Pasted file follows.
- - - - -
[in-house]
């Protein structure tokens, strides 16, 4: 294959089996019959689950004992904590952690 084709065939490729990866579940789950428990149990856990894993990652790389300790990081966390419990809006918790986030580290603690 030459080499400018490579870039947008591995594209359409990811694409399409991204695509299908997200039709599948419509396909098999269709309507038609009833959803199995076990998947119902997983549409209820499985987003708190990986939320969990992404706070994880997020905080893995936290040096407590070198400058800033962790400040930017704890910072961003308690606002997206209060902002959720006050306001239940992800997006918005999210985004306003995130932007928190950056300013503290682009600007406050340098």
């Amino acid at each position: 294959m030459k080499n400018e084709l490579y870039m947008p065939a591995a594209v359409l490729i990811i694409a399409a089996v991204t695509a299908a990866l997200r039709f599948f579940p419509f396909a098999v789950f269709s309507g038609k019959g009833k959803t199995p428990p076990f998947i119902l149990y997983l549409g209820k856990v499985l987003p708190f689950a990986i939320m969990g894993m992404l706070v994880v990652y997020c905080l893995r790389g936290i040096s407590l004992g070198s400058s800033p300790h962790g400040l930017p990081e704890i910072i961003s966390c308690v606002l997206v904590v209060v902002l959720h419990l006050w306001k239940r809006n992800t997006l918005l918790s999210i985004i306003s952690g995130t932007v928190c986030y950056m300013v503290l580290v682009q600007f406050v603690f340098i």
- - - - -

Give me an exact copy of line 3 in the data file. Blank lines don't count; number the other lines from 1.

């Amino acid at each position: 294959m030459k080499n400018e084709l490579y870039m947008p065939a591995a594209v359409l490729i990811i694409a399409a089996v991204t695509a299908a990866l997200r039709f599948f579940p419509f396909a098999v789950f269709s309507g038609k019959g009833k959803t199995p428990p076990f998947i119902l149990y997983l549409g209820k856990v499985l987003p708190f689950a990986i939320m969990g894993m992404l706070v994880v990652y997020c905080l893995r790389g936290i040096s407590l004992g070198s400058s800033p300790h962790g400040l930017p990081e704890i910072i961003s966390c308690v606002l997206v904590v209060v902002l959720h419990l006050w306001k239940r809006n992800t997006l918005l918790s999210i985004i306003s952690g995130t932007v928190c986030y950056m300013v503290l580290v682009q600007f406050v603690f340098i």